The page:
Previously published in PGS-CA Bulletin (April 2013)
Translated from the Słownik Geograficzny (1880-1902)
by Helen Bienick
Warlubie, or Warlub, known as Warlubien in German, a village, a manor house and an estate, is located in the county of Świecie, 15 kilometers northwest of Grudziądz. The railroad station lies to the east between the towns of Bydgoszcz and Tczew. A high road passes through the town, running to Nowe and Grudziądz. In the late 1890s another road was under construction, leading to Komórsk. The post office and telegraph office was located 3 kilometers distant. Other roads led to Biała Góra and Lipinsk.
In 1887, there was a 3 classroom Catholic school with 197 students, as well as an Evangelical school with one classroom and 63 pupils. There were 4 distilleries, 3 mills, and the soil was very fertile for farming. The district covered 923 ha (hectare), of which 685 was farmland and 161 were meadows. In 1880, Warlubie had 160 houses, a population of 1388 people, of whom 1087 were Catholics, 289 were Evangelicals and 12 were Jews. The adjoining colony of Małe Warlubie had 18 houses and 137 inhabitants, and a small settlement called Milenica had 13 houses and 58inhabitants. The Catholic church was located in Komórsk. A census taken in 1892 counted 119 horses, 277 cattle, 17 sheep, 313 pigs, 126 goats, and 73 beehives.
Warlubie was one of the oldest towns in the district. In his archeology book on West Prussia, the writer G. Ossowski states that on the railroad line heading to Tczew, the land was covered by marshy swamps and peat bogs. These can still be seen near the villages of Płochocinie and Płochocinek, as they stretch toward Małe Warlubie, in the direction of Bąkowa. For many years now, in these bogs are found items of archeological nature, such as neolithic stones, hammers, axes, etc. The majority of these were found in the vicinity of Warlubie. Most of these items were uncovered in excavations only 10 feet deep. Ossowski managed himself to uncover some remnants of a stag's antlers, which are now found in the collections at the Academy of Kraków. He also describes the findings of skeletons and bones of animals on pages 2 and 3. In 1877 near the railroad line to Grudziądz, he describes the finding of stone caskets in which ashes were found; these caskets held containers of bronze and glass. In leveling the land near the still standing manor house in the late 1800s, several more stone graves were unearthed, as described by Ossowski on pages 38 and 39 of his book. The first mention of Warlubie is found in documents from 1277, at which time it actually was listed as "Warlube and was the property of Mestwin II, Duke of Nowe, as described by von Perlbach in his "P.U.B." pages 245 item #288. Later it became the property of the Bishop of Kujawa, Albert, who acquired it as a gift from Duke Świętopełk. In older documents found in the village, referred to Warlubie as Worlube in 1513, Warlub in 1577, Warlieb in 1655, Warlubie in 1789, and Warlob in 1760. During the times of the Teutonic Knights, Warlubie was a part of the district of Tczew. The taxation schedule for the populace is outlined in the T.P.N. Journal in Poznan, page 176 in 1871, at which time it was part of the county of Nowe.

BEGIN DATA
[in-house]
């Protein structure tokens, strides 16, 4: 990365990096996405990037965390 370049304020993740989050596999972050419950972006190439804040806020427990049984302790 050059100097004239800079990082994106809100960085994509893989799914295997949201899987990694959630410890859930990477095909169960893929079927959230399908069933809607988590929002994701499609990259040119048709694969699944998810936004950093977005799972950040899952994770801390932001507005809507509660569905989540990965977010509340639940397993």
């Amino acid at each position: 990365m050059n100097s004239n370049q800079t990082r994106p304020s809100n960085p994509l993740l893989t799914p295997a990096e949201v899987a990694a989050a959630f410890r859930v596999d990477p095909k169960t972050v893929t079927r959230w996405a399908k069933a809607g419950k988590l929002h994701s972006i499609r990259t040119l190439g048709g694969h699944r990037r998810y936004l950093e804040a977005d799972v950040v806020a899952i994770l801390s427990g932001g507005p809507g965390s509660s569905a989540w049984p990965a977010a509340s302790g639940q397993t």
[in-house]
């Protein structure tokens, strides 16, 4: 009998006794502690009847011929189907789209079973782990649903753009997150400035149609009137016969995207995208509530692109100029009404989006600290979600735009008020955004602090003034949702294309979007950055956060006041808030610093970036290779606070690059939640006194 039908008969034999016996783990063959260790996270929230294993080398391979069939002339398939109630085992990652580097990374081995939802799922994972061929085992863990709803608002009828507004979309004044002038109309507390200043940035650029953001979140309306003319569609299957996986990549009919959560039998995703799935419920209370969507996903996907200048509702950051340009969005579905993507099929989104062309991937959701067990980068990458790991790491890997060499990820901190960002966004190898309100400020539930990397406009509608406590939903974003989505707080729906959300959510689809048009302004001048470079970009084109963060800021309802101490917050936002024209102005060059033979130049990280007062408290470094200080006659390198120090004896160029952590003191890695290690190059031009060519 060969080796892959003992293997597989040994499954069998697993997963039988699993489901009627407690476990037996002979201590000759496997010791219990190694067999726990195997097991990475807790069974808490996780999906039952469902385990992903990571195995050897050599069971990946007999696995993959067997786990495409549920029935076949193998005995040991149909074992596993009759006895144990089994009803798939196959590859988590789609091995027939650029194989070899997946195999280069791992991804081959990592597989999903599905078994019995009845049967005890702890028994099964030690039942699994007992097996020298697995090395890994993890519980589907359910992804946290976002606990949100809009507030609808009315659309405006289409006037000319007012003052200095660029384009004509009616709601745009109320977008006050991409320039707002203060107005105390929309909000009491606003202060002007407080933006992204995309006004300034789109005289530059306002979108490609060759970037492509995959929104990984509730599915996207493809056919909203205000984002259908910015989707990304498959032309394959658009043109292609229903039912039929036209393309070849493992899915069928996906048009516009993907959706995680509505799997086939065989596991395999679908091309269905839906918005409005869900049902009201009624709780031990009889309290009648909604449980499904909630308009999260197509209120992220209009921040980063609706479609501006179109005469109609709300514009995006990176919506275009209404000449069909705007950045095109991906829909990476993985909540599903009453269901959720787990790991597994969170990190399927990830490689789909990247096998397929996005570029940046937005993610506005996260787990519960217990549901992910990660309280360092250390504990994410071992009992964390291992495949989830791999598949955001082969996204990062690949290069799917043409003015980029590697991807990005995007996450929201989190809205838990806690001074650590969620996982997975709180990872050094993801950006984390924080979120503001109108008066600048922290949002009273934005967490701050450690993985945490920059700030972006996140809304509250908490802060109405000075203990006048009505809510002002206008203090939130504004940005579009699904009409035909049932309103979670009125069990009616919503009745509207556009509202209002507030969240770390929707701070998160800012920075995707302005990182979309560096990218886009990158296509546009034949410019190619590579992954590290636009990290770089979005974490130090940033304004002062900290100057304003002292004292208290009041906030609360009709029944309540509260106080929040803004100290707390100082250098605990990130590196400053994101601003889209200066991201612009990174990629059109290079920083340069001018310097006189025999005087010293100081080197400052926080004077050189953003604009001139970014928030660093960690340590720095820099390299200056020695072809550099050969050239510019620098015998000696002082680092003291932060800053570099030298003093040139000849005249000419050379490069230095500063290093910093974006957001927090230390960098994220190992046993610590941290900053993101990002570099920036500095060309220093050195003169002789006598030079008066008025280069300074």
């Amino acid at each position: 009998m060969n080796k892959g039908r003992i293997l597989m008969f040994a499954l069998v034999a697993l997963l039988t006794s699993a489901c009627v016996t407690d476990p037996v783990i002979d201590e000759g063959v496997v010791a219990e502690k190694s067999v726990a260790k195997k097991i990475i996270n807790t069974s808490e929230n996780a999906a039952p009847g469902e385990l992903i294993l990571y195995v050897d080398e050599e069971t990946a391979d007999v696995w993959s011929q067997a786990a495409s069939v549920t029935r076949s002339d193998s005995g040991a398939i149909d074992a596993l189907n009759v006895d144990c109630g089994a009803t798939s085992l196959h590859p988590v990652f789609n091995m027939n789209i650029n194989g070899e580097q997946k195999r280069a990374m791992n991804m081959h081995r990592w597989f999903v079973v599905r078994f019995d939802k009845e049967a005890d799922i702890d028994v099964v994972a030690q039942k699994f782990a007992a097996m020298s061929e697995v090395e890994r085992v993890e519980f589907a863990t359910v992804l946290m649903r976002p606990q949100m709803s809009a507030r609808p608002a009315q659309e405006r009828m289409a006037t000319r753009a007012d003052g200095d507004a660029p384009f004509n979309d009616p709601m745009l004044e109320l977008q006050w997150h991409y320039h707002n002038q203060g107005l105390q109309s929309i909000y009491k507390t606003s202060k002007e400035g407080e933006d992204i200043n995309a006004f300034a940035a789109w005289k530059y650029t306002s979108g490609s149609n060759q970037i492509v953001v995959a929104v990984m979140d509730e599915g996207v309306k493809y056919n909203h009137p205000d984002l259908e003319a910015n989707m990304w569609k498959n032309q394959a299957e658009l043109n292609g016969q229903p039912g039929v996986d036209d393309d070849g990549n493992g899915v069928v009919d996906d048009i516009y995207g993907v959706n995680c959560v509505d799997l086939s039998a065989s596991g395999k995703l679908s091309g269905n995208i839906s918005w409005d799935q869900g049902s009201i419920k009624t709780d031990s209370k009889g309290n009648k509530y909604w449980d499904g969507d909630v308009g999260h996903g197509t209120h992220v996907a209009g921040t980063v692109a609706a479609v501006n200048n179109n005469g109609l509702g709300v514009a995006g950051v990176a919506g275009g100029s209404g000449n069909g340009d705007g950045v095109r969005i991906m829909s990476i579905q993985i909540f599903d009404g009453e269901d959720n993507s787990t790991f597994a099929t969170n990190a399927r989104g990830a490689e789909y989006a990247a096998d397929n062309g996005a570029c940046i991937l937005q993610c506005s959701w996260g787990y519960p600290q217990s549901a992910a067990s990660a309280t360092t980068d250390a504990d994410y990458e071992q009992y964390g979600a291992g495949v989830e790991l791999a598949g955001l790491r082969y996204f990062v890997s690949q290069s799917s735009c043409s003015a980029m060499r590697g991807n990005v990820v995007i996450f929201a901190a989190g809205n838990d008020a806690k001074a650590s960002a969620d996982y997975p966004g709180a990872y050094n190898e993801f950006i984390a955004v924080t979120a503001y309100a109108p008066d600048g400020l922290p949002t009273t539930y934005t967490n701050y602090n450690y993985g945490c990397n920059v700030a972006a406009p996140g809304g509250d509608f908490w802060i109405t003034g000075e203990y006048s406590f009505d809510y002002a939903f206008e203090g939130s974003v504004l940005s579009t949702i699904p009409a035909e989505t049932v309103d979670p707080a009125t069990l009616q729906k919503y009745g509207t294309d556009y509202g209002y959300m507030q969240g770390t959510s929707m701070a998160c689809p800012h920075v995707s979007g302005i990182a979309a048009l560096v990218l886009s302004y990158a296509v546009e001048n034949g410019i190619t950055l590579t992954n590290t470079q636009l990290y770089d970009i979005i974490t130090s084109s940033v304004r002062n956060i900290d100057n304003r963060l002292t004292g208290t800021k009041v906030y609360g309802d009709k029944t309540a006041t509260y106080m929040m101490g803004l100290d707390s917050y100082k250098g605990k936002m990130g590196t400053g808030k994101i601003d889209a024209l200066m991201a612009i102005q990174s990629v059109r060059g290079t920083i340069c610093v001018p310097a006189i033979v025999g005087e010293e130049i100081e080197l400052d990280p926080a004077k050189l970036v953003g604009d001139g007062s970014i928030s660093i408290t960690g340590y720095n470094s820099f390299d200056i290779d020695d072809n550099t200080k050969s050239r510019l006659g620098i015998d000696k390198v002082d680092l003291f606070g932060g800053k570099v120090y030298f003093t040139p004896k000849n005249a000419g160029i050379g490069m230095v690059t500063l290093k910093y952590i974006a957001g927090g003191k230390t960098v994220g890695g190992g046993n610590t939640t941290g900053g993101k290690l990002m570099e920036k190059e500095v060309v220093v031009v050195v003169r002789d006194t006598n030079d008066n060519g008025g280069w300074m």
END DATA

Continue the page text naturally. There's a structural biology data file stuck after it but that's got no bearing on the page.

As a result of the Swedish invasions, the village was totally destroyed and the city fathers Marcin Forta and Lukasz Firyn petitioned the local court to free the populace from paying taxes. In 1703, the pastor in Komórsk received a tithe from the parishioners in the form of 20 bushels of rye and oats. One field was the property of the pastor in Płochocinek. In 1760 Warlubie belonged to the district of Komórsk. The village also had a tavern/inn. In 1773, there were 18 fields owned by the Chełmiński nobles, who had 10 houses with 169 inhabitants, all of whom were Catholics. There were 84 horses, 129 sheep, 21 oxen, 55 cows and 87 pigs in the village.
Among the farm products, the plantings consisted of rye, barley, oats, beans, buckwheat, flax, and hay which totaled 27 wagonloads. (See Zeitsch d. Westpreuss. Gesch. Vr. 1886, page 367. In 1780, there were 162 Catholics and 6 others, as per documents from the visitation of Bishop Rybinski. Whereas the tithe was once 22 bushels of rye, it was later reduced to nine. In 1789 the village had 31 houses, (page 248 in the documents). It seems that at one time there was a church here, and 8 fields were its property called "Poświętne" (blessed).
During the era of the Teutonic Knights, these 8 fields were seized by them and distributed into private hands. In 1486, two sisters from Bękowa named Barbara, the widow of Jan Schow and Brygita, wife of Szymon, testified that the property was seized from them and 8 fields from Poświętne, between Warlubie and Bękowa, were confiscated. An appeal by the last owner on his deathbed, was instrumental in the eventual return of the property by an edict issued in Nowe, by King Kazimierz. In 1557, Bishop Stanisław Karnkowski signed over to the church in Płochocinek, 4 fields. By 1780 the pastor in Płochocinek had possession of only 1 field. (See Utrac. by Reverend Frankidejski, page 266, paragraph 2. In 1813, Jan Czerski, born in Warlubie, with Jan Ronge and Dowiat, were the founders of a German Catholic Church in Germany. Czerski, born in 1813 was still alive in 1893, and lived in Piła where he founded a Christian Apostolic Catholic Community. However, he failed to attract any members to his organization.